WHAT A SAD, SAD DAY THAT WE HAVE LOST ONE OF OUR COMEDIC ICONS … YOUNG FRANKENSTEIN IS THE BEST COMEDY MOVIE EVER!!!
Gene Wilder has passed away at the age of 83 from complications from Alzheimer’s and we are a sadder world because of it. He was one of my all-time favorites. Wilder brought us so many laughs from Willy Wonka and the Chocolate Factory to Young Frankenstein to Blazing Saddles to Stir Crazy to one of his lesser known buy hysterical hits, The Adventure of Sherlock Holmes’ Smarter Brother. In the 1970′s and 1980′s there was no one any funnier. Put together director Mel Brooks, Gene Wilder, Richard Prior and Marty Feldman and you get comedic genius. Our loss is Heavens gain as Gene Wilder can now be reunited with for Gilda Radner
Gene Wilder, who regularly stole the show in such comedic gems as “The Producers,” “Blazing Saddles,” “Young Frankenstein,” “Willy Wonka and the Chocolate Factory” and “Stir Crazy,” died Monday at his home in Stamford, Conn. His nephew Jordan Walker-Pearlman said he died of complications from Alzheimer’s disease. He was 83.
His nephew said in a statement, “We understand for all the emotional and physical challenges this situation presented we have been among the lucky ones — this illness-pirate, unlike in so many cases, never stole his ability to recognize those that were closest to him, nor took command of his central-gentle-life affirming core personality. The decision to wait until this time to disclose his condition wasn’t vanity, but more so that the countless young children that would smile or call out to him “there’s Willy Wonka,” would not have to be then exposed to an adult referencing illness or trouble and causing delight to travel to worry, disappointment or confusion. He simply couldn’t bear the idea of one less smile in the world.
Quotes from Young Frankenstein that i still use to this day:
[Froederick and Igor are exhuming a dead criminal]
Dr. Frederick Frankenstein: What a filthy job.
Igor: Could be worse.
Dr. Frederick Frankenstein: How?
Igor: Could be raining.
[it starts to pour]
Dr. Frederick Frankenstein: [to Igor] Now that brain that you gave me. Was it Hans Delbruck’s?
Igor: [pause, then] No.
Dr. Frederick Frankenstein: Ah! Very good. Would you mind telling me whose brain I DID put in?
Igor: Then you won’t be angry?
Dr. Frederick Frankenstein: I will NOT be angry.
Igor: Abby someone.
Dr. Frederick Frankenstein: [pause, then] Abby someone. Abby who?
Igor: Abby… Normal.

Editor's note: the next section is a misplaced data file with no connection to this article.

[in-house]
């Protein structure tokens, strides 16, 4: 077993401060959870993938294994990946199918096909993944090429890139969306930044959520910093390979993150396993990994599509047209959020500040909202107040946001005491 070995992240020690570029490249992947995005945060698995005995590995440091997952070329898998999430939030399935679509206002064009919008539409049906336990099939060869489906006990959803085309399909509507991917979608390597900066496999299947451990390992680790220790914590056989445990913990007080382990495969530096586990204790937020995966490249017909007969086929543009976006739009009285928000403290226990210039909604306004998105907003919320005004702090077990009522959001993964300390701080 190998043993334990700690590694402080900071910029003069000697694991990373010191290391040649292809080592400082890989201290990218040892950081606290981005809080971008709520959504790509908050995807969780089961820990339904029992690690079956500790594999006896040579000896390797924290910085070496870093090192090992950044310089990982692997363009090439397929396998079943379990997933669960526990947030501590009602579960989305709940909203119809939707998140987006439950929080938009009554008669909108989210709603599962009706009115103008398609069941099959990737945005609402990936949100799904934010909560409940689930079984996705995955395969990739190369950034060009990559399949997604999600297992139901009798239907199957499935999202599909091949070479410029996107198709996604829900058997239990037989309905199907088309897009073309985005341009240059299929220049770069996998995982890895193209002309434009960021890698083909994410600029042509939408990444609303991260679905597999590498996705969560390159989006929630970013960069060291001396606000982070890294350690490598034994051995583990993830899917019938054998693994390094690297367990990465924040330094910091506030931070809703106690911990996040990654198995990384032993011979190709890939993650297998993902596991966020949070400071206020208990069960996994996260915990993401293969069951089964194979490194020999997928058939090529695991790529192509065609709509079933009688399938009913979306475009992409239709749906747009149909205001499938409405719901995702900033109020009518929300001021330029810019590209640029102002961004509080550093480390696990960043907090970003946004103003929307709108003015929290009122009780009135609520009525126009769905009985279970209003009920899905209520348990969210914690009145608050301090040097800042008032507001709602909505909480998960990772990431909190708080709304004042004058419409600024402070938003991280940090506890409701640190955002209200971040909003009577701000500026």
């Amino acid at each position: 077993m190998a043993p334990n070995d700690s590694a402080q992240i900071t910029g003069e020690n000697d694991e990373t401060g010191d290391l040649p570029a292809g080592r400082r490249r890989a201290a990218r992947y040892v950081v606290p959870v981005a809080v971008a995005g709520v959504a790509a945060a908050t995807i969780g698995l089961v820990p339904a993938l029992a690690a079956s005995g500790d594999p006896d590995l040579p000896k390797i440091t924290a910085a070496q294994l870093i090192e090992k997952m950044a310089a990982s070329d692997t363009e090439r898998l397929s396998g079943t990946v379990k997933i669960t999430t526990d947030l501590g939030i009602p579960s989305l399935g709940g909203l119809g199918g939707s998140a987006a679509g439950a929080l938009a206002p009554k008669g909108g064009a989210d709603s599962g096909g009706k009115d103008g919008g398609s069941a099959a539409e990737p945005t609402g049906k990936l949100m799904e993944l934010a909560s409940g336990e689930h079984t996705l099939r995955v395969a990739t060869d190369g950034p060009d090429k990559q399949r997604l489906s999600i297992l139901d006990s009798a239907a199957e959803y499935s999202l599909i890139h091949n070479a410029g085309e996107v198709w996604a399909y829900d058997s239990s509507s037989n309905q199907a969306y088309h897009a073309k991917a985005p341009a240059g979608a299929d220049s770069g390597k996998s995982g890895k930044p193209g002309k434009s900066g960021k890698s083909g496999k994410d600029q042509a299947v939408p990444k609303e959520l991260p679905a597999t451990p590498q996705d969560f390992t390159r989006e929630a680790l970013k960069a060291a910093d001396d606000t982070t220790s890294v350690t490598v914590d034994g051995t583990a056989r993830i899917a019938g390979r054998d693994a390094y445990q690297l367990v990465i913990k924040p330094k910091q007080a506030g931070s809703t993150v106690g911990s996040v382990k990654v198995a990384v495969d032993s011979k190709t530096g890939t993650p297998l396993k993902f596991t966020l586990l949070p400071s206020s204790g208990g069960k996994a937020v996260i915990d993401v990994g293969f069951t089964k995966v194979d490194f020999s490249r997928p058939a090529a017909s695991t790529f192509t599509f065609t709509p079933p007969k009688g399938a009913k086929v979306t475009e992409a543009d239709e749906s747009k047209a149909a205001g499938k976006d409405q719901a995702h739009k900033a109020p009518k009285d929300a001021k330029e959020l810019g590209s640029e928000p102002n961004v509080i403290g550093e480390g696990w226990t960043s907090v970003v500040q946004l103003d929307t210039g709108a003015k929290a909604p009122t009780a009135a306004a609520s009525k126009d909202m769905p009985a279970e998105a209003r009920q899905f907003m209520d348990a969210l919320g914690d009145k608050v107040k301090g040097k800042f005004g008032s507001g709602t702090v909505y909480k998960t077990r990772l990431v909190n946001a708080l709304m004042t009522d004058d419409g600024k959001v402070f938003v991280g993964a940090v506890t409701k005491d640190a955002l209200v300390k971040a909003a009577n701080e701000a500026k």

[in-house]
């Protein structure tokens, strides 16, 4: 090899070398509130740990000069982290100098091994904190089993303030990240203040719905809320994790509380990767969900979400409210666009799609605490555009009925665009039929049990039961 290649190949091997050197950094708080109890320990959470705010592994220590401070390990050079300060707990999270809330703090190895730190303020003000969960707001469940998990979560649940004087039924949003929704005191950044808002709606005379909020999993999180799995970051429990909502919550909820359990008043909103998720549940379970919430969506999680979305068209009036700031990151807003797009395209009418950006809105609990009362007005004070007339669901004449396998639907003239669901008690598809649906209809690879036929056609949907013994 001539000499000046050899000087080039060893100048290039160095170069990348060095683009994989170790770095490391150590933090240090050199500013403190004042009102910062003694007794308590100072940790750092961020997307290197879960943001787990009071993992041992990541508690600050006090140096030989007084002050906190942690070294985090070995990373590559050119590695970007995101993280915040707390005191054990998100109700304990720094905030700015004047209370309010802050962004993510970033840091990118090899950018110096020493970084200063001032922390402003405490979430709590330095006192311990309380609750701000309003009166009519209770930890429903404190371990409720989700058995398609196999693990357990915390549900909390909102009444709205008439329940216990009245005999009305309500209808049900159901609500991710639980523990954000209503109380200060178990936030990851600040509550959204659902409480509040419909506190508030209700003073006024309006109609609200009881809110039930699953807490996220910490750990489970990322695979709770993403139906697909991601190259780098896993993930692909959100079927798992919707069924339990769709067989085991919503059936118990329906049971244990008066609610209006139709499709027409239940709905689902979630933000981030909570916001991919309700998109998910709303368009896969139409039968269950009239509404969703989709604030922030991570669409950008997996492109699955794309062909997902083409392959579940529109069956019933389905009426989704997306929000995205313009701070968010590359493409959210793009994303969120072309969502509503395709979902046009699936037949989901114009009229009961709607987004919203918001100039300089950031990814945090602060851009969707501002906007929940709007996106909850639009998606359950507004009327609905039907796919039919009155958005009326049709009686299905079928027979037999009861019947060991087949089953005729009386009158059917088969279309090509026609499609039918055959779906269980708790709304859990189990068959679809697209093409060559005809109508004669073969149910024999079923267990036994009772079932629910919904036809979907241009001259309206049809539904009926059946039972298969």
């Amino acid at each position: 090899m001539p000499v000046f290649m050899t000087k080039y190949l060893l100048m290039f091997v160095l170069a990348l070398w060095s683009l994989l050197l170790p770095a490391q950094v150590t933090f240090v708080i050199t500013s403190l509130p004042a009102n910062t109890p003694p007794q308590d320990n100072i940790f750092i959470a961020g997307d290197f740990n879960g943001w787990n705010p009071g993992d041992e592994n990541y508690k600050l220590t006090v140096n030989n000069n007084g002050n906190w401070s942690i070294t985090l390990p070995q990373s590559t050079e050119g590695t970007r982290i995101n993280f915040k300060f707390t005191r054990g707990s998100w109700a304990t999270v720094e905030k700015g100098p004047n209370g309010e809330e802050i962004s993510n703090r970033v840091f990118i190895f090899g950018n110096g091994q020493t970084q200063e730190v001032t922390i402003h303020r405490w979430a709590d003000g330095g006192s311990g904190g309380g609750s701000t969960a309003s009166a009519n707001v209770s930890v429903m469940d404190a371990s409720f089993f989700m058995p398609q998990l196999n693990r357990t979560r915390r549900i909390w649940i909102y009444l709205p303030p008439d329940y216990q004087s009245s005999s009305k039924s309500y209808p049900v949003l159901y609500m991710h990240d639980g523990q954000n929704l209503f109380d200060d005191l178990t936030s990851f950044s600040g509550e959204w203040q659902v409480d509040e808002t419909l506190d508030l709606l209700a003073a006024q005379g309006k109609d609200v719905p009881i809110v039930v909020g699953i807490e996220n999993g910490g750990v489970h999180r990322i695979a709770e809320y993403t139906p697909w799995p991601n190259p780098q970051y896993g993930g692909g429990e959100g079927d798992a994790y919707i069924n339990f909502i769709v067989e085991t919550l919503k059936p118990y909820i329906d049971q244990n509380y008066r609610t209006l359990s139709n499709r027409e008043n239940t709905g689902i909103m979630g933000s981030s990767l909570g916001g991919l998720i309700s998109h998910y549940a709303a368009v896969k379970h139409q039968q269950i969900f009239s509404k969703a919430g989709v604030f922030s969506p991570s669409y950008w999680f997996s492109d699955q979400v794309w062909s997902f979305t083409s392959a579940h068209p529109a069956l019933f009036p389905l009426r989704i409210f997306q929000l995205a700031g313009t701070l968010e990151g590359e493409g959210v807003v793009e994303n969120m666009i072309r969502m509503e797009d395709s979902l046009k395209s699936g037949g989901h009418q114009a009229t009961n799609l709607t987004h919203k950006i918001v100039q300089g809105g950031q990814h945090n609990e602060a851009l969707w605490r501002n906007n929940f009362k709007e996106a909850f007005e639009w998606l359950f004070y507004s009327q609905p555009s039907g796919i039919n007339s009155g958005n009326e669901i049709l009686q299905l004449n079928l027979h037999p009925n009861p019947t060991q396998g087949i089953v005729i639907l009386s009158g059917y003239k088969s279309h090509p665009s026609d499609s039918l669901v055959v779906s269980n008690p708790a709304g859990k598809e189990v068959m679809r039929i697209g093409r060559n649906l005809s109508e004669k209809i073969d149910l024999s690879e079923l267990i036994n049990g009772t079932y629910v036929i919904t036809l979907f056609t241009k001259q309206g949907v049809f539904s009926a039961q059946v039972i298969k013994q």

Dr. Frederick Frankenstein: [pause, then] Abby Normal?
Igor: I’m almost sure that was the name.
Dr. Frederick Frankenstein: [chuckles, then] Are you saying that I put an abnormal brain into a seven and a half foot long, fifty-four inch wide GORILLA?
[grabs Igor and starts throttling him]
Dr. Frederick Frankenstein: Is that what you’re telling me?
Gene Wilder & Gilda Radner – Reunited again
New York Times Obit: Gene Wilder Dies at 83; Star of ‘Willy Wonka’ and ‘Young Frankenstein’.
Mr. Wilder’s rule for comedy was simple: Don’t try to make it funny; try to make it real. “I’m an actor, not a clown,” he said more than once.
With his haunted blue eyes and an empathy born of his own history of psychic distress, he aspired to touch audiences much as Charlie Chaplin had. The Chaplin film “City Lights,” he said, had “made the biggest impression on me as an actor; it was funny, then sad, then both at the same time.”
Mr. Wilder was an accomplished stage actor as well as a screenwriter, a novelist and the director of four movies in which he starred. (He directed, he once said, “in order to protect what I wrote, which I wrote in order to act.”) But he was best known for playing roles on the big screen that might have been ripped from the pages of the Diagnostic and Statistical Manual of Mental Disorders.
He was nominated for a Golden Globe for his performance as the wizardly title character in “Willy Wonka and the Chocolate Factory” (1971). The film was a box-office disappointment, partly because of parental concern that the moral of Roald Dahl’s story — that greedy, gluttonous children should not go unpunished — was too dark in the telling. But it went on to gain a devoted following, and Willy Wonka remains one of the roles with which Mr. Wilder is most closely identified.
In “Blazing Saddles,” a raunchy, no-holds-barred spoof of Hollywood westerns, Mr. Wilder had the relatively quiet role of the Waco Kid, a boozy ex-gunfighter who helps an improbable black sheriff (Cleavon Little) save a town from railroad barons and venal politicians. The film’s once-daring humor may have lost some of its edge over the years, but Mr. Wilder’s next Brooks film, “Young Frankenstein,” has never grown old.
Mr. Wilder himself hatched the idea, envisioning a black-and-white film faithful to the look of the Boris Karloff “Frankenstein,” down to the laboratory equipment, but played for laughs rather than for horror. He would portray an American man of science, the grandson of the infamous Dr. Frankenstein, who tries to turn his back on his heritage (“that’s Frahn-kahn-STEEN”) but finds himself irresistibly drawn to Transylvania to duplicate his grandfather’s creation of a monster in a spooky mountaintop laboratory.